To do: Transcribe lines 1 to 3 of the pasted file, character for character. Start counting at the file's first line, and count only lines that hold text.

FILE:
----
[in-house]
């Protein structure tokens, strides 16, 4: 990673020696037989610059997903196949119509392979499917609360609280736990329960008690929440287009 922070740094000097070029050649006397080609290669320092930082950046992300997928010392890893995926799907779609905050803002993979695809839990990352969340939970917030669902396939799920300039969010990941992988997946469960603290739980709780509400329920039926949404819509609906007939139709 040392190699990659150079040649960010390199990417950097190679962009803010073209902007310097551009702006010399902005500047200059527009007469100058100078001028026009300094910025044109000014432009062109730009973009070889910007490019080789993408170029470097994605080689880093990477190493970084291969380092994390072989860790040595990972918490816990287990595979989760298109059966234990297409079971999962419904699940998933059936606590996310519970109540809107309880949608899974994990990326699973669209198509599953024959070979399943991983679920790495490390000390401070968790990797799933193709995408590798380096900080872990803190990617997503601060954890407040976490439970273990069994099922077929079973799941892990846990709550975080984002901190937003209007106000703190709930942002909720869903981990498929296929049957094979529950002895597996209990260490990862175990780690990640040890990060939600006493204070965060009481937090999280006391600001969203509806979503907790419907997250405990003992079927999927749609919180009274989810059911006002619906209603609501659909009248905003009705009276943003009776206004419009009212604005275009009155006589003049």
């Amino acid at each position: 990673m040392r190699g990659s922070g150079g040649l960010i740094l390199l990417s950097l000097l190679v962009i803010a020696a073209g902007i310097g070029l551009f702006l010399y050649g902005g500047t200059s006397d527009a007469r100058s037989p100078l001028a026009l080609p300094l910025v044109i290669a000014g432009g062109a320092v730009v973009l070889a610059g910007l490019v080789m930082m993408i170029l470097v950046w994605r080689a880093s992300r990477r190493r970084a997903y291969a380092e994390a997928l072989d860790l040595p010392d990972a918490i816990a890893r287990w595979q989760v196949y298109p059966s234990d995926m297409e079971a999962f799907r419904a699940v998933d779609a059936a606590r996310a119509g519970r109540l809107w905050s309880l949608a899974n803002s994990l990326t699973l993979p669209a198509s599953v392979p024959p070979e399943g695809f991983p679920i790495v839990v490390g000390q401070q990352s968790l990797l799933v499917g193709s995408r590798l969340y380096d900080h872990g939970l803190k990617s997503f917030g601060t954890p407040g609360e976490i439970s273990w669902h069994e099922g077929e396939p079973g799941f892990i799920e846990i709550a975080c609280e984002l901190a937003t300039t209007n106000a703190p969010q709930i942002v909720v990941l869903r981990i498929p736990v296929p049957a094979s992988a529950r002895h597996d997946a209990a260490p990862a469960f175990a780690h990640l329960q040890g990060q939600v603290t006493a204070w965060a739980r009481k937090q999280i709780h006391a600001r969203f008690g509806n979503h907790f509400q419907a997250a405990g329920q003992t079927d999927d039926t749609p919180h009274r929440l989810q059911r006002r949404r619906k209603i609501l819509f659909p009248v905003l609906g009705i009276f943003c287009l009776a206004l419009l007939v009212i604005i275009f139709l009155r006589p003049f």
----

[in-house]
């Protein structure tokens, strides 16, 4: 990673020696037989610059997903196949119509392979499917609360609280736990329960008690929440287009 922070740094000097070029050649006397080609290669320092930082950046992300997928010392890893995926799907779609905050803002993979695809839990990352969340939970917030669902396939799920300039969010990941992988997946469960603290739980709780509400329920039926949404819509609906007939139709 040392190699990659150079040649960010390199990417950097190679962009803010073209902007310097551009702006010399902005500047200059527009007469100058100078001028026009300094910025044109000014432009062109730009973009070889910007490019080789993408170029470097994605080689880093990477190493970084291969380092994390072989860790040595990972918490816990287990595979989760298109059966234990297409079971999962419904699940998933059936606590996310519970109540809107309880949608899974994990990326699973669209198509599953024959070979399943991983679920790495490390000390401070968790990797799933193709995408590798380096900080872990803190990617997503601060954890407040976490439970273990069994099922077929079973799941892990846990709550975080984002901190937003209007106000703190709930942002909720869903981990498929296929049957094979529950002895597996209990260490990862175990780690990640040890990060939600006493204070965060009481937090999280006391600001969203509806979503907790419907997250405990003992079927999927749609919180009274989810059911006002619906209603609501659909009248905003009705009276943003009776206004419009009212604005275009009155006589003049």
């Amino acid at each position: 990673m040392r190699g990659s922070g150079g040649l960010i740094l390199l990417s950097l000097l190679v962009i803010a020696a073209g902007i310097g070029l551009f702006l010399y050649g902005g500047t200059s006397d527009a007469r100058s037989p100078l001028a026009l080609p300094l910025v044109i290669a000014g432009g062109a320092v730009v973009l070889a610059g910007l490019v080789m930082m993408i170029l470097v950046w994605r080689a880093s992300r990477r190493r970084a997903y291969a380092e994390a997928l072989d860790l040595p010392d990972a918490i816990a890893r287990w595979q989760v196949y298109p059966s234990d995926m297409e079971a999962f799907r419904a699940v998933d779609a059936a606590r996310a119509g519970r109540l809107w905050s309880l949608a899974n803002s994990l990326t699973l993979p669209a198509s599953v392979p024959p070979e399943g695809f991983p679920i790495v839990v490390g000390q401070q990352s968790l990797l799933v499917g193709s995408r590798l969340y380096d900080h872990g939970l803190k990617s997503f917030g601060t954890p407040g609360e976490i439970s273990w669902h069994e099922g077929e396939p079973g799941f892990i799920e846990i709550a975080c609280e984002l901190a937003t300039t209007n106000a703190p969010q709930i942002v909720v990941l869903r981990i498929p736990v296929p049957a094979s992988a529950r002895h597996d997946a209990a260490p990862a469960f175990a780690h990640l329960q040890g990060q939600v603290t006493a204070w965060a739980r009481k937090q999280i709780h006391a600001r969203f008690g509806n979503h907790f509400q419907a997250a405990g329920q003992t079927d999927d039926t749609p919180h009274r929440l989810q059911r006002r949404r619906k209603i609501l819509f659909p009248v905003l609906g009705i009276f943003c287009l009776a206004l419009l007939v009212i604005i275009f139709l009155r006589p003049f």